Pro Coro is on the hunt for a new artistic director and we're at the rehearsal halfway point with Michael Zaugg. When Zaugg introduced himself at the first rehearsal, he likened his brief rehearsal period with us to the social scenario of speed dating. We were there to get to know him, he was there to get to know us... and who knows, maybe marriage is in our future? While that initial proposition felt a bit premature, I'm all for keeping options open. I appreciated his accurate comparison and for calling the rehearsal process out on exactly what it is... a potentially awkward situation. He did break the ice nicely by shocking us with the fact that he knew everybody's name when he wowed us with his naming skills. A conductor who did his homework---impressive.
During the first rehearsal, I felt apprehensive to say the least. Mostly because there was an unexpected shift in the number of voices on certain parts. Thus, my neighbor and I did some last minute division of lines to cover a missing part which resulted in some sightreading. There have also been some moments of: "wow, I'm the only one on my part..." which is a mental thought that has been resurfacing for me over the past few rehearsals. Overall, not a problem but definitely an unexpected variable. During most of the rehearsals I think Pro Coro has been trying to get a read on what Zaugg's style is like. Should we sing more or less? What kind of sound does he like? Is that a glimmer of satisfaction or disgust in his eyes in response to how we sang that line? Oh no, do you think he even likes us?!?! Ah, the initially self-conscious thoughts in any budding relationship.
All I know so far is that while Zaugg doesn't always facially express what he is thinking all the time, he is extremely articulate and will verbally express and vocally demonstrate exactly what he wants. He also has a pair of very finely tuned ears so he is able to identify people by name when he hears an incongruency in the choral sound. Terrifying in a way, but since it is delivered with the intent of musical betterment, it makes the rehearsal process much more efficient. Clearly, it is a signal that we're getting more comfortable working together. As a result, today I could hear Pro Coro's sound opening up during rehearsal.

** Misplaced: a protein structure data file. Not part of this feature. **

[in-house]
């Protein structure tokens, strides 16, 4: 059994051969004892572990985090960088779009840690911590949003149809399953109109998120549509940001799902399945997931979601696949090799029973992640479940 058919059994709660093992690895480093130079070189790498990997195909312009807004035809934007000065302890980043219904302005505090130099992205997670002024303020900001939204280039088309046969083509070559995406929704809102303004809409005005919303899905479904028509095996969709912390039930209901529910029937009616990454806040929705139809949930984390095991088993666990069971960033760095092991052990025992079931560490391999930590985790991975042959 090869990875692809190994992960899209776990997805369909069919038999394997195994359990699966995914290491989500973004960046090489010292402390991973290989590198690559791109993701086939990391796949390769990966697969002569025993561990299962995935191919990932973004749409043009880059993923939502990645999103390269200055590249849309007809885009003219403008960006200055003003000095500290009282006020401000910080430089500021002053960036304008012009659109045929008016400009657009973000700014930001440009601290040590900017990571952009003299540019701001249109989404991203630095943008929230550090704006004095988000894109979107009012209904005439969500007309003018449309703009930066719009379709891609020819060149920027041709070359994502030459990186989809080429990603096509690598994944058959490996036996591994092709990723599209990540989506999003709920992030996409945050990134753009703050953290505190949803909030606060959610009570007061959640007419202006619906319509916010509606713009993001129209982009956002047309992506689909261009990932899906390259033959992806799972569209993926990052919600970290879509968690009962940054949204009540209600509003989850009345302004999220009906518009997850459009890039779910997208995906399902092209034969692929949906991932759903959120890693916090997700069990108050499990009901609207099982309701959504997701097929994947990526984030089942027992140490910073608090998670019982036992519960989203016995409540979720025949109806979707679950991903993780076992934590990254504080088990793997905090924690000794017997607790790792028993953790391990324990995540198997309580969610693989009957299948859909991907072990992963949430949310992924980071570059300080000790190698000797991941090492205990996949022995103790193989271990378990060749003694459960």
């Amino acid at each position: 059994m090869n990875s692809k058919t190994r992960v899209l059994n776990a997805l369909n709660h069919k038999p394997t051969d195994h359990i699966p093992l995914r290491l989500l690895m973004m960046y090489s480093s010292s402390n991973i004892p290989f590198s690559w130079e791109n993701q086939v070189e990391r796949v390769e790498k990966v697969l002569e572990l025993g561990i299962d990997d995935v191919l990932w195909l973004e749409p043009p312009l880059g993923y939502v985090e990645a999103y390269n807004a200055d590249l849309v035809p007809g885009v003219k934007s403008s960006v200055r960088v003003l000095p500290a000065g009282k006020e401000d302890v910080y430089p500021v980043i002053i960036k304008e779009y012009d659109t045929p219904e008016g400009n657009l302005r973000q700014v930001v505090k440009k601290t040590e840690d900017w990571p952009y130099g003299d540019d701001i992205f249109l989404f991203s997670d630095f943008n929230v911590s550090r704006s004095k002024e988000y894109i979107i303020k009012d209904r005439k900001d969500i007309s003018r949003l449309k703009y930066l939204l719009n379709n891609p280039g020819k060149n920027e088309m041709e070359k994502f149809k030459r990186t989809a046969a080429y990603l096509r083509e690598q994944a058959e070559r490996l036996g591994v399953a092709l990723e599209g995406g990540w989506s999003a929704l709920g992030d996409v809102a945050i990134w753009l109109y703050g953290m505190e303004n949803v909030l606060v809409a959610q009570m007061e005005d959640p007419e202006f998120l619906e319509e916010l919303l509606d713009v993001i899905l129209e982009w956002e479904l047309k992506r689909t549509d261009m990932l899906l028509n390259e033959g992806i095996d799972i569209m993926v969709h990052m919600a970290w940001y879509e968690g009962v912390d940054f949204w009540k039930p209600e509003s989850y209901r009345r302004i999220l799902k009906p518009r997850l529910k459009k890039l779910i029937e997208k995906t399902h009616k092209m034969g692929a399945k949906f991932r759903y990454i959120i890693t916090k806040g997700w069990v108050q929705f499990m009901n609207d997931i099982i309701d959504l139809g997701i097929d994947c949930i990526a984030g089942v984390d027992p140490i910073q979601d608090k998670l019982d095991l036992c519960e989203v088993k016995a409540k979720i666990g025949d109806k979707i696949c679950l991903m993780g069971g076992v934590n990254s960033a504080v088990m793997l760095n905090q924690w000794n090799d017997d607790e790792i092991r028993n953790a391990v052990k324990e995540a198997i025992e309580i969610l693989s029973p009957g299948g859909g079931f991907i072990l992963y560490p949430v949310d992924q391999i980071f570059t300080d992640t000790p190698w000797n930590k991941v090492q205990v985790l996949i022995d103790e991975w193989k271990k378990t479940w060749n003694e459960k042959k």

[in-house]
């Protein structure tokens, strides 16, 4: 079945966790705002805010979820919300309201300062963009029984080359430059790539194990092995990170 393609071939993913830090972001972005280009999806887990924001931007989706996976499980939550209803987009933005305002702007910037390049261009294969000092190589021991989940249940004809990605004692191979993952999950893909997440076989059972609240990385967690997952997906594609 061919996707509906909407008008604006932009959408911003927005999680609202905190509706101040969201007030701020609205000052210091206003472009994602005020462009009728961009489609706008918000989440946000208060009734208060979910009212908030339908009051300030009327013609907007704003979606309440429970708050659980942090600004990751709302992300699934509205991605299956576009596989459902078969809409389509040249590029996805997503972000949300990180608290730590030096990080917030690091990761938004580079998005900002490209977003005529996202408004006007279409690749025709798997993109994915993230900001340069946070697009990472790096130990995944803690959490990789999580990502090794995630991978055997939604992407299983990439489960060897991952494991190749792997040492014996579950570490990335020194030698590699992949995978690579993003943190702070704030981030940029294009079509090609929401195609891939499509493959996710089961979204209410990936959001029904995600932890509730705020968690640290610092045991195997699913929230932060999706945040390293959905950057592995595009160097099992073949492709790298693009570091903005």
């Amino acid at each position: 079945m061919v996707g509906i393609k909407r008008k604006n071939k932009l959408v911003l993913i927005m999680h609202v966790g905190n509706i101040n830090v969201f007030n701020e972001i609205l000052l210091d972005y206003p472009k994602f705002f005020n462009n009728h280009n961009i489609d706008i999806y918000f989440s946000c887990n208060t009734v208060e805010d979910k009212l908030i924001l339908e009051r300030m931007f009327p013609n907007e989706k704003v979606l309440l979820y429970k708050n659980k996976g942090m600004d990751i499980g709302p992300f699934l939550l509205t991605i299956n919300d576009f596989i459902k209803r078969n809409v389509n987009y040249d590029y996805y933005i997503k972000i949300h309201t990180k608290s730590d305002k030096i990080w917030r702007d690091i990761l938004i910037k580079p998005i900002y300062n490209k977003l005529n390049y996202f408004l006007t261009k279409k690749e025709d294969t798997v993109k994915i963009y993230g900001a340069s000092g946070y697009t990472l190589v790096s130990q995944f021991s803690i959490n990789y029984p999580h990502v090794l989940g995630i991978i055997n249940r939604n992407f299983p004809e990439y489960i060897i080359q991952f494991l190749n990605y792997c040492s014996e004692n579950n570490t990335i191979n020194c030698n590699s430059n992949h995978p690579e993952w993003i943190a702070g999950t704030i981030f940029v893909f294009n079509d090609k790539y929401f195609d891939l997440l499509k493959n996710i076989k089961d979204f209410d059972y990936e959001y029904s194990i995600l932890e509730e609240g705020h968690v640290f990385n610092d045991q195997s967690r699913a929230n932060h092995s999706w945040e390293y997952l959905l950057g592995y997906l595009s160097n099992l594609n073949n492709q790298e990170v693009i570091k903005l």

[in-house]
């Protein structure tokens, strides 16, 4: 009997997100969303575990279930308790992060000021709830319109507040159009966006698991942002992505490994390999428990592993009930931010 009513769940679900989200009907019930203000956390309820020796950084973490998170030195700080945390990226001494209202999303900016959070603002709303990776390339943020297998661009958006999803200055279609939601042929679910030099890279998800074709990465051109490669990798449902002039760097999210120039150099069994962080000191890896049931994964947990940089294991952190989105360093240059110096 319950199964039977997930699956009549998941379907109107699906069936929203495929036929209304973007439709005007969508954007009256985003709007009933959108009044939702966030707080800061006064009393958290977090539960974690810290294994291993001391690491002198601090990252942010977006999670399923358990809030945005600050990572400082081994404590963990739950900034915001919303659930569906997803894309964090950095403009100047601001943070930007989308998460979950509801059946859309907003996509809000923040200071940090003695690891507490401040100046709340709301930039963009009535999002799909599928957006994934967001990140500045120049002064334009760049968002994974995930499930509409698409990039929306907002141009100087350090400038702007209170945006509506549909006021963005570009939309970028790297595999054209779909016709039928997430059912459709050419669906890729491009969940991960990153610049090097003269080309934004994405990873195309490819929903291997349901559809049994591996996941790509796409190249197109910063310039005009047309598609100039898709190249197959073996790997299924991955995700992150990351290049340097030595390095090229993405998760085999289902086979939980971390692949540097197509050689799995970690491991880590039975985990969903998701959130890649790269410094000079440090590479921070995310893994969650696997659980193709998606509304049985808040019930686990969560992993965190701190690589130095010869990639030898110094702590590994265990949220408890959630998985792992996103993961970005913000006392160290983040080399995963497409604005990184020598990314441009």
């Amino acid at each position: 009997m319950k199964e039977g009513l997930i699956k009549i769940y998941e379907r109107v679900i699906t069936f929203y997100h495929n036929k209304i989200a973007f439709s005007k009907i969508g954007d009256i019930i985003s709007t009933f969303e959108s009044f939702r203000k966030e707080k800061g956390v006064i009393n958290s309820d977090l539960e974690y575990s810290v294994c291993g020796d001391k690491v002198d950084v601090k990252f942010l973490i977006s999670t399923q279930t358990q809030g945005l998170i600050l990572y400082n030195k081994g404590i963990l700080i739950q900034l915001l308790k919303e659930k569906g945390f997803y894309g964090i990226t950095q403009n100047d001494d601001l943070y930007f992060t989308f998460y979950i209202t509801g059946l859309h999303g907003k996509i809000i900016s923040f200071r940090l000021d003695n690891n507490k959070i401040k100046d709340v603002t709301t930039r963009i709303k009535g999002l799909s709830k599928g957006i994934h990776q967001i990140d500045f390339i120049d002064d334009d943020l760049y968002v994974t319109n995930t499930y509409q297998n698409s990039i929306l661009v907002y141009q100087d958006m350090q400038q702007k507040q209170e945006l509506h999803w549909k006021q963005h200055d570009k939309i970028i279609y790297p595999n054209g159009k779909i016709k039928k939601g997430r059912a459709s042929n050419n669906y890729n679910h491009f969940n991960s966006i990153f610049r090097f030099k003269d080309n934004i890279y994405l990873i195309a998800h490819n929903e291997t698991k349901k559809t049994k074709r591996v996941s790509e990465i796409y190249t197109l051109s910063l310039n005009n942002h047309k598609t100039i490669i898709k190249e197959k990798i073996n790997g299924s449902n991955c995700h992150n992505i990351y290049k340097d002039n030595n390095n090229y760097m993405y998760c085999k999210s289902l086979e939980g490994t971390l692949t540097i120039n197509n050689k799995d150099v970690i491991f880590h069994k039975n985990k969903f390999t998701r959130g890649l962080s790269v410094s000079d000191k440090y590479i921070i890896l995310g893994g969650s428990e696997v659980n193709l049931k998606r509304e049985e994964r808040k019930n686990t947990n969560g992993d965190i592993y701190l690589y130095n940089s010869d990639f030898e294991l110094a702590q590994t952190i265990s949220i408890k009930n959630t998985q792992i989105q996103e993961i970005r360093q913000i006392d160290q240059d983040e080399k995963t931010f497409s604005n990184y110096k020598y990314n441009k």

The repertoire for Sunday's concert all revolves around different "paths of wonder," whether it is ascension into a heavenly realm or a pilgrimage to a sacred land. All I can say about the music is that I'm a huge fan of the overall repertoire sound. "Die Erste Elegie" by Rautavaara starts with a lovely pulsating melodic dissonance, "Auringon Noustessa" by Kuula indulges my passion for the Finnish language (which stems from my love for Finnish a capella group, Rajaton) so I'm enjoying rolling my r's and moving through the individual vowels in my diphthongs. There are also some soaringly gorgeous solos in Boulanger's "Soir Sur La Plaine" amongst the chromatic choral lines. Furthermore, there is a choral setting of "Lux Aeterna" by Elgar with vocal lines mimicking the tensile strength of string instruments and Whitacre's "Lux Aurumque." The latter is a a piece I've wanted to perform since I've heard the first virtual choir (although I did not participate in the first virtual choir, I made up for it by submitting videos for the second virtual choir performance of "Sleep" a process which I documented in a series of blog posts). The most dense work of the program is Talbot's "Santiago" movement which is a part of the larger "Path of Miracles" set. All I can say about this piece is that I've been waiting a long time to sing something like this. It is epic. Also on the program are pieces by Łukaszewski, Gabrieli, Bach, and Brahms.
Pro Coro's concert with Zaugg is on November 20, 2011 @ 2:30 pm at McDougall United Church. You can find more information on tickets at this link.
Until next time, take care readers!